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UNITED STATES v. RIVERA (2018)

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United States Court of Appeals, Fourth Circuit.

UNITED STATES of America, Plaintiff-Appellee, v. Blanca Mirriam Sanchez RIVERA, a/k/a La Cincuentona, a/k/a Blanca Miriam Sanchez Rivera, Defendant-Appellant.

No. 17-4201

Decided: January 22, 2018

Before GREGORY, Chief Judge, and SHEDD and HARRIS, Circuit Judges. Allen H. Orenberg, ORENBERG LAW FIRM, PC, North Bethesda, Maryland, for Appellant. Stephen M. Schenning, Acting United States Attorney, Elizabeth S. Boison, Special Assistant United States Attorney, Ray D. McKenzie, Assistant United States Attorney, Greenbelt, Maryland, for Appellee.

Blanca Mirriam Sanchez Rivera seeks to appeal her conviction and sentence. On appeal, Rivera argues that her guilty plea was not knowing and voluntary because she did not understand the consequences of her plea and lacked the mental competence to enter a valid plea. She also asserts that the district court imposed an unreasonable sentence and that the appeal waiver contained in her plea agreement is invalid. The Government has sought to dismiss the appeal as barred by the waiver of the right to appeal included in the plea agreement.

“The validity of a waiver of appeal ․ is reviewed de novo, and we will enforce the waiver if it is valid and the issue appealed is within the scope of the waiver.” United States v. Adams, 814 F.3d 178, 182 (4th Cir. 2016). “In the absence of extraordinary circumstances, a properly conducted [Fed. R. Crim. P.] 11 colloquy establishes the validity of the waiver.” Id. The transcript of the Rule 11 hearing reveals no extraordinary circumstances, that the district court correctly found that Rivera was competent to enter a guilty plea, and that her plea was knowing and voluntary. Further, the district court specifically questioned Rivera about the appeal waiver, and she knowingly and voluntarily agreed to the waiver. Finally, the issues Rivera seeks to raise on appeal fall squarely within the compass of her waiver of appellate rights. We therefore dismiss the appeal.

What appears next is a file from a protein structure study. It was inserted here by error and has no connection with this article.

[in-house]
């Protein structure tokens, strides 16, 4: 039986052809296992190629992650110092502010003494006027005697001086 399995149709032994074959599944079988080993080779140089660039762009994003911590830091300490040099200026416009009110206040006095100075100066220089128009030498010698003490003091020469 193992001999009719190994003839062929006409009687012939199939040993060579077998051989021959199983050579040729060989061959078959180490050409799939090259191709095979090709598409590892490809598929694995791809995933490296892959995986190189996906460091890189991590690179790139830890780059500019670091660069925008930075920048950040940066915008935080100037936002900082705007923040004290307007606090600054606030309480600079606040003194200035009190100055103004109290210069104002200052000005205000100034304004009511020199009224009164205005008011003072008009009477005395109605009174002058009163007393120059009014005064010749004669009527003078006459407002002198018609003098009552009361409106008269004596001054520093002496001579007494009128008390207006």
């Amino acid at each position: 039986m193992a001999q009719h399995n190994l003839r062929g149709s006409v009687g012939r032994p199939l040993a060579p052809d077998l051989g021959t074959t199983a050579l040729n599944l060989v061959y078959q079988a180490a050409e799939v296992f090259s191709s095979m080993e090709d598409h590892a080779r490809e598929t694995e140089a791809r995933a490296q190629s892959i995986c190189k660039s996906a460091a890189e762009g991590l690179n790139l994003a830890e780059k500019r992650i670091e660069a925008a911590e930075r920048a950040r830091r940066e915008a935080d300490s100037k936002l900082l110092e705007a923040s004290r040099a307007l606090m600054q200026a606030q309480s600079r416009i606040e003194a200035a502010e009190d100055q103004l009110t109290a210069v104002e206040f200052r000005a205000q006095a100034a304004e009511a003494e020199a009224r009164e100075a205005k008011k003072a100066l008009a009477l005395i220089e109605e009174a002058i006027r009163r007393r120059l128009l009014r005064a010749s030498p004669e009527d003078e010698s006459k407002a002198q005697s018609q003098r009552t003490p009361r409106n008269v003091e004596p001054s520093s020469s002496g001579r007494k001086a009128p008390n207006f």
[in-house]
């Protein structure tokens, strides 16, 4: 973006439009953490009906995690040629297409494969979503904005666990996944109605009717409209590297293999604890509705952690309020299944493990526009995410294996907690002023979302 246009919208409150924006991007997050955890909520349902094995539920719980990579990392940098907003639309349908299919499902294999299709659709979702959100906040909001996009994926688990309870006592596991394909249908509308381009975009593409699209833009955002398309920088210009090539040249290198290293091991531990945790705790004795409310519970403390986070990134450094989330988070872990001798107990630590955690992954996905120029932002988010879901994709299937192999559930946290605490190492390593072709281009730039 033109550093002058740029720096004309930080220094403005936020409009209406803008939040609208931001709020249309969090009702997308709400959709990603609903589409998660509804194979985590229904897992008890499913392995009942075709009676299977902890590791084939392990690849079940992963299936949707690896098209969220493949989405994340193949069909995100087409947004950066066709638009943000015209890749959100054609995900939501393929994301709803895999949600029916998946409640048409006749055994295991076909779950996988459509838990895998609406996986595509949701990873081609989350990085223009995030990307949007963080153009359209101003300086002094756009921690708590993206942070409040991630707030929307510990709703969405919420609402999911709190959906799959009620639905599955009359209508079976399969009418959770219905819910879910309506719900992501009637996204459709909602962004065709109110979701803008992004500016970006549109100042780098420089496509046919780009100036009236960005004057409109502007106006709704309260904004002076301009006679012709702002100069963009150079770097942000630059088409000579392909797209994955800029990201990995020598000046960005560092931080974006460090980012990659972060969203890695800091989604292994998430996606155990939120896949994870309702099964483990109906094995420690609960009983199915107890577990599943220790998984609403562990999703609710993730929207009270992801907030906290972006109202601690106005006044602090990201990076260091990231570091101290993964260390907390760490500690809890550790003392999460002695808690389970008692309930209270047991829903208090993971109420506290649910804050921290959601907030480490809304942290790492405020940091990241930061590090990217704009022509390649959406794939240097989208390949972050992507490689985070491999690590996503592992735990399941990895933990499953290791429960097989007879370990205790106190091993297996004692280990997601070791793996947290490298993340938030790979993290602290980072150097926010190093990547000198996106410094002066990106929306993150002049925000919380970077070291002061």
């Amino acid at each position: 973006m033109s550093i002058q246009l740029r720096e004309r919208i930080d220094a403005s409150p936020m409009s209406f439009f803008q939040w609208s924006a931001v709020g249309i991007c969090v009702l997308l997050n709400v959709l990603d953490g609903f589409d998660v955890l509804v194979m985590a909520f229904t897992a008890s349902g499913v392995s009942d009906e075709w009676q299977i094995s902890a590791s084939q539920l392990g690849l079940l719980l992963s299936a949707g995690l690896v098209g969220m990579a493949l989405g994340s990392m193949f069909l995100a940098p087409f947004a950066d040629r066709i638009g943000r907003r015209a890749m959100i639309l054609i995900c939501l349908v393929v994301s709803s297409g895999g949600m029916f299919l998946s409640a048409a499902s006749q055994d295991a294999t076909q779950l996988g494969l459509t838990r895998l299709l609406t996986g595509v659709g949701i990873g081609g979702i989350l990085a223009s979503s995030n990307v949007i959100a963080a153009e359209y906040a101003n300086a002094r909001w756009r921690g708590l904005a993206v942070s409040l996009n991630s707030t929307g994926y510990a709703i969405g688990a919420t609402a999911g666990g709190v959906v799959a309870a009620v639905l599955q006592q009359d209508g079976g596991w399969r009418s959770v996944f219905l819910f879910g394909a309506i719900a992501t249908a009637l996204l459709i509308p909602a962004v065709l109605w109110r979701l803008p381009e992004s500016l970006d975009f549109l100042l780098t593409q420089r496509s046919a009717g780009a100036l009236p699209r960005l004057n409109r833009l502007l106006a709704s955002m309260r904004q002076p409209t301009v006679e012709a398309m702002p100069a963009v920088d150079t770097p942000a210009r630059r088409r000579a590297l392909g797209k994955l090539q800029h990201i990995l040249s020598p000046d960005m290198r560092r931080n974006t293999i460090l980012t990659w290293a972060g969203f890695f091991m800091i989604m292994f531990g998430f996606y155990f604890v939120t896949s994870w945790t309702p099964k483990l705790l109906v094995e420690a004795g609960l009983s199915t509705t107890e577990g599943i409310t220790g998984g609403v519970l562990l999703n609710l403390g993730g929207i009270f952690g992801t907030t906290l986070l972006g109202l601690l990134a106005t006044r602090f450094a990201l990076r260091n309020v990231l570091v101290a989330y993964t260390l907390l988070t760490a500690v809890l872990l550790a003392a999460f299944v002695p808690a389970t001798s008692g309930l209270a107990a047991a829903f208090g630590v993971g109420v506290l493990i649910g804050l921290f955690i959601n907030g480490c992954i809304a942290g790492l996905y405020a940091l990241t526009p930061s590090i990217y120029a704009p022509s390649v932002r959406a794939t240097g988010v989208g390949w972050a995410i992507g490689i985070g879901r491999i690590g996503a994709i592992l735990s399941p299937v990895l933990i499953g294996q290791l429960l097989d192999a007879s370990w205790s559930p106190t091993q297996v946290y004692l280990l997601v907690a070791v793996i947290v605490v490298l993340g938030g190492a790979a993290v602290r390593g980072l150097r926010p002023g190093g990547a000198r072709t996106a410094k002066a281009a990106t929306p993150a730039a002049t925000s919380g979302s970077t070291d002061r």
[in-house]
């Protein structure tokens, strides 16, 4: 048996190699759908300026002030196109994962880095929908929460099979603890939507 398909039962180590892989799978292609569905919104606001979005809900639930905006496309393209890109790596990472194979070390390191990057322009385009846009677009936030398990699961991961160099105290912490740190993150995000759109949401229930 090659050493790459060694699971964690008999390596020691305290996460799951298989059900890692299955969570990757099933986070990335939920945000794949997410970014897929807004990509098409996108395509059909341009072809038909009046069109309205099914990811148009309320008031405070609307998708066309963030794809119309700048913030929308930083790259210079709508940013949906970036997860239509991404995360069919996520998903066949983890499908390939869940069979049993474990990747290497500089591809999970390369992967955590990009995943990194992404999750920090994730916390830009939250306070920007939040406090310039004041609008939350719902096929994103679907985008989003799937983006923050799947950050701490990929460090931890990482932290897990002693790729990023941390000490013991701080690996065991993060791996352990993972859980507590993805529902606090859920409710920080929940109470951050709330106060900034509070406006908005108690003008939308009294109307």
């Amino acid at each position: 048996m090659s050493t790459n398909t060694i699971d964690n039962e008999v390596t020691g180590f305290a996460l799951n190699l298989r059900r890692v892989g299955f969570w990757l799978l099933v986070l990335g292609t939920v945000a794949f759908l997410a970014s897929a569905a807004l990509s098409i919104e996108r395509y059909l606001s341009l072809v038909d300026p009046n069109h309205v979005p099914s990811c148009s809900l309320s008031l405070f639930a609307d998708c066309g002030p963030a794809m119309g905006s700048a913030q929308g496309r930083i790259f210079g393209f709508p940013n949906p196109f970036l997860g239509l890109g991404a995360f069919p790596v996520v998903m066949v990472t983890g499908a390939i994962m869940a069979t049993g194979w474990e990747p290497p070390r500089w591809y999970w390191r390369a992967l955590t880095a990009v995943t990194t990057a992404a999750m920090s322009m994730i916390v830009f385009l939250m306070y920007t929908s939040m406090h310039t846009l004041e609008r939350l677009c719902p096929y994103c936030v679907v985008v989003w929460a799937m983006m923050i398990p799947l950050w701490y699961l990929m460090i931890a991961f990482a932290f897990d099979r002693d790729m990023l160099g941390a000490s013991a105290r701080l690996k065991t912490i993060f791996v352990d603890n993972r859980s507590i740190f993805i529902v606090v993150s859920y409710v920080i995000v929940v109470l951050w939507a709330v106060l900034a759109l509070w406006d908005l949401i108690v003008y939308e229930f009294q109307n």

We dispense with oral argument because the facts and legal contentions are adequately presented in the materials before this court and argument would not aid the decisional process.

DISMISSED

PER CURIAM:

Dismissed by unpublished per curiam opinion. Unpublished opinions are not binding precedent in this circuit.

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